Dictionary Of Hindu Religion | Dictionary


Home | Rel-Dictionary | Dictionary


Back to A

A  B  C  D  E  F  G  H  I  J  K  L  M  N  O  P-Q  R  S  T-U  V-W-X  Y-Z
see also    Nigam

A sacred work, especially of Shaivism or Jainism.
Some of Aagam literature is -  (1) Panchraatra Aagam, (2) Vaikhaanas Aagam, (3) Shaakt Aagam, (4) Shaiv Aagam + Shaiva Siddhaant, (5) Pashupat Aagam, (6) Saur Aagam, (7) Gaanapatya Aagam, (8) Lingaayyat Aagam.

The word Aagam literally means any sacred writing. In English the word Scripture (or the Scriptures) means the Old and the New Testaments (the Bible). However, by extension, the word (without the capital) may be used to refer to any sacred writing. In Tamil, Aagam is any sacred writing, but in the context of Shaiv Siddhaant, Aagam are Shaiv religious texts. They are not part of the Vaidik corpus. Vaidik texts are known as Nigam. Aagam literally means that which has come down, just as the word Avataar refers to the Divine Being who has come down to earth. Women and Non-Braahman were not barred from listening to or reciting the Aagam, although it used to said sometimes that Aagam were not intended for the common people. In the Shaiv Siddhaant tradition, the canonical Aagam number 28. Though the original Aagam were in Sanskrit, there are many Tamil Aagam also.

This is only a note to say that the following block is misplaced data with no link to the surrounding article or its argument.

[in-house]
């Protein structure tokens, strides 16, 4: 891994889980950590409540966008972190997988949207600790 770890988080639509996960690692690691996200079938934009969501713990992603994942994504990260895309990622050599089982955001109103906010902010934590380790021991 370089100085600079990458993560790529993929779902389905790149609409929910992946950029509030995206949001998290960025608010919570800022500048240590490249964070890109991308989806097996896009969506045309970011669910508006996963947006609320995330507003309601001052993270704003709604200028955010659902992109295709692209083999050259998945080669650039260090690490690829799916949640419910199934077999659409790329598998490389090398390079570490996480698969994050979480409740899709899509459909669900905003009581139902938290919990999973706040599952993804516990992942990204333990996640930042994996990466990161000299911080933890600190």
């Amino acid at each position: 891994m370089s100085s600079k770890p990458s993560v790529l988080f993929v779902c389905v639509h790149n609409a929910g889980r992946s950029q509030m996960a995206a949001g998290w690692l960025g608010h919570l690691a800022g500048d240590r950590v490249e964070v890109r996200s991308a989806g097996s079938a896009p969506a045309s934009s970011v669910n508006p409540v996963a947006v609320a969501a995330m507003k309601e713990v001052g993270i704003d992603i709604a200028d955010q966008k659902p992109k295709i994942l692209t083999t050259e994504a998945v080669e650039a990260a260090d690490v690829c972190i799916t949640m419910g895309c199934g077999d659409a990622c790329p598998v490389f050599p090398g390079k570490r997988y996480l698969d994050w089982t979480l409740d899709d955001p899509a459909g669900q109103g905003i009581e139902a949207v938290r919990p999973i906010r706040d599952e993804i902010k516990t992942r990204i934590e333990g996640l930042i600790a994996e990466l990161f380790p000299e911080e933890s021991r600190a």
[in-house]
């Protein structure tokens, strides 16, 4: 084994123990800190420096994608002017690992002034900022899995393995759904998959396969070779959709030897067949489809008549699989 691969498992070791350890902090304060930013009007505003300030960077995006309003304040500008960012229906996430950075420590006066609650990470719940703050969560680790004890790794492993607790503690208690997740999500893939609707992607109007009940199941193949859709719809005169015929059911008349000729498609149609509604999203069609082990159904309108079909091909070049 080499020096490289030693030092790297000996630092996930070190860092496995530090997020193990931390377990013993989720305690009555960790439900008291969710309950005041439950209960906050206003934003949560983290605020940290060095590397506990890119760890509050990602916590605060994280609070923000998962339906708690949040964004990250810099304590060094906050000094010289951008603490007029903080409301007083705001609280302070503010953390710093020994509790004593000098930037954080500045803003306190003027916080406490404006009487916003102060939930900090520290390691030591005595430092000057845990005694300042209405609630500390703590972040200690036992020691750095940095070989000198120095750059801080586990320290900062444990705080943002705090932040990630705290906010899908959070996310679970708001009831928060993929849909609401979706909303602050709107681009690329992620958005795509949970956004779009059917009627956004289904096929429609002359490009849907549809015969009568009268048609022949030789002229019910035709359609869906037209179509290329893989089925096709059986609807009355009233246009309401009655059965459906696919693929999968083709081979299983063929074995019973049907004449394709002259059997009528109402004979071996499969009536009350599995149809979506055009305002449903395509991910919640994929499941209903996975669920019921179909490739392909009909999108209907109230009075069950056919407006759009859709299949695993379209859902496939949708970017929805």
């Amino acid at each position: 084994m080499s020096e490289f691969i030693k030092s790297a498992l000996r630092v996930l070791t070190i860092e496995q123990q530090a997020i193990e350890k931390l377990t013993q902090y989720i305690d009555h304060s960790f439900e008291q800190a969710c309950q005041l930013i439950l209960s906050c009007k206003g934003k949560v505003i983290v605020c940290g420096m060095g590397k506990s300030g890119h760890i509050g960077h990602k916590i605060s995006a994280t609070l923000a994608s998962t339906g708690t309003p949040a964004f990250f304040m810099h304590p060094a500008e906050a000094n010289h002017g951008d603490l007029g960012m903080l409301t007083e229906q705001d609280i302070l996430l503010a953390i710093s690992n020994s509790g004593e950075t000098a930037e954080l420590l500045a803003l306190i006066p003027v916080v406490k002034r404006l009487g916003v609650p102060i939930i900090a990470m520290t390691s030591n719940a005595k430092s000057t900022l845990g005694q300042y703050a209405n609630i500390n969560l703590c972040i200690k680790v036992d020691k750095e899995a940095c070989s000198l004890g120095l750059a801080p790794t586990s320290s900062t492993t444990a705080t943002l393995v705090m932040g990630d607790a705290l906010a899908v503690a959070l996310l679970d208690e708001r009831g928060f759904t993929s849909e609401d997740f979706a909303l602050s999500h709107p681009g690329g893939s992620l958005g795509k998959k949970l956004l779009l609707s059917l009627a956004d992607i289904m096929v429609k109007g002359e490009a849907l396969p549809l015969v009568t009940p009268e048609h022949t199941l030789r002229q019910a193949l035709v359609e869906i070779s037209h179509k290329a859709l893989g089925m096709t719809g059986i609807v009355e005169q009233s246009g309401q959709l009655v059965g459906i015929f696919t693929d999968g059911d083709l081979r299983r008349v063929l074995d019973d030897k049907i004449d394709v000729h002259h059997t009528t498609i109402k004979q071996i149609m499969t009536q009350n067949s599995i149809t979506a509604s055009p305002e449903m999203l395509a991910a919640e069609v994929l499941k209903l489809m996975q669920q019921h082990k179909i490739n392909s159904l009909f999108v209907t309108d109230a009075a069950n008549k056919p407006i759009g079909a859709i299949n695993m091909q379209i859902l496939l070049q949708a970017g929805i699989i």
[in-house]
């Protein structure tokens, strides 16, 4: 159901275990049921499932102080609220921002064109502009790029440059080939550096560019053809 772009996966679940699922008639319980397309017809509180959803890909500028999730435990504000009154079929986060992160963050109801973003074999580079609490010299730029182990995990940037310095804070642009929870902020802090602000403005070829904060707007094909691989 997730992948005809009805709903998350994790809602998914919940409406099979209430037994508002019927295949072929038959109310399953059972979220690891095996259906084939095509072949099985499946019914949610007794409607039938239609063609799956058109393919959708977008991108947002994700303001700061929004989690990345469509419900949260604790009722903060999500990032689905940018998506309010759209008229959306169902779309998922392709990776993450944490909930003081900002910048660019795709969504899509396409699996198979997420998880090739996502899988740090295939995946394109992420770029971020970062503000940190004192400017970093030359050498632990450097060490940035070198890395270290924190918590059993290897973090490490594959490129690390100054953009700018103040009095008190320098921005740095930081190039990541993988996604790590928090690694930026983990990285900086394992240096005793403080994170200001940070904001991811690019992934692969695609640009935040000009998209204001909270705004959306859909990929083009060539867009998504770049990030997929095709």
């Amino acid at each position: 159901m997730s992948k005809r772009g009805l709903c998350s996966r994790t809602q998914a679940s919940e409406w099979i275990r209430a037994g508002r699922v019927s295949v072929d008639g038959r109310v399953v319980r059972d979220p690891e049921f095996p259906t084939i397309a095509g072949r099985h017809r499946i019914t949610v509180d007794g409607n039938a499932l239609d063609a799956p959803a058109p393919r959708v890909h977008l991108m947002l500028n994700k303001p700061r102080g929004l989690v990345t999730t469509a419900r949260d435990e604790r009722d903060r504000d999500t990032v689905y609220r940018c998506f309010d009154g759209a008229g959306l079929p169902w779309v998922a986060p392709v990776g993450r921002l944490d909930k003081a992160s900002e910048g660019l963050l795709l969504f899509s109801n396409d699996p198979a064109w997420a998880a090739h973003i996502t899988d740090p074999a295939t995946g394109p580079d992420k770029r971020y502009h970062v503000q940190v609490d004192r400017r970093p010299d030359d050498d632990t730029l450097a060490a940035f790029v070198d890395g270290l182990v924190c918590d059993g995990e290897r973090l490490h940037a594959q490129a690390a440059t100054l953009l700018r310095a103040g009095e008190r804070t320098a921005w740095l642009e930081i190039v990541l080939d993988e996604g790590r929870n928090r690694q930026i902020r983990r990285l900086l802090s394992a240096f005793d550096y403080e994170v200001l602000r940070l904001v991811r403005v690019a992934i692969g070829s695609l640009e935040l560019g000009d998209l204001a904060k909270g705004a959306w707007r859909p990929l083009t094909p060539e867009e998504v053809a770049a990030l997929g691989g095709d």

One may also interpret Aagam metaphorically as paths to spiritual fulfillment, to Divinity, the right way, as it were. In the Shaiv Siddhaant tradition, this right way has been revealed to humankind by none other than the Divine (symbolized as Shiv all through this work). Normally one would say that we come close to the Divine by following the spiritual path. But our poet says here that the Divine comes close to us through the spiritual path. How are we to understand this?

A child in need of food or security runs to its mother. More often than not, it is the mother who is caring for the welfare of the child. She does this out of her unbounded love. Likewise, we are told here that the Divine transformed itself into the Aagam and has come to us. It is always close to us. And the prayer is that it be that way for ever.

Now one might wonder if this is really always so. Is the path of spiritual fulfillment that close to everyone? There are two answers to this question. First, it is certainly the case for those who have received grace. Those who are thus blessed feel that the Divine has come to them and remains with them. The other answer is that this is indeed true for everyone, except that not everyone recognizes it. It is somewhat like oxygen which sustains our life, but not everybody breathes it consciously.


Home | Rel-Dictionary | Dictionary


Back to A

Created by Sushma Gupta on 3/15/06
Updated on 09/26/11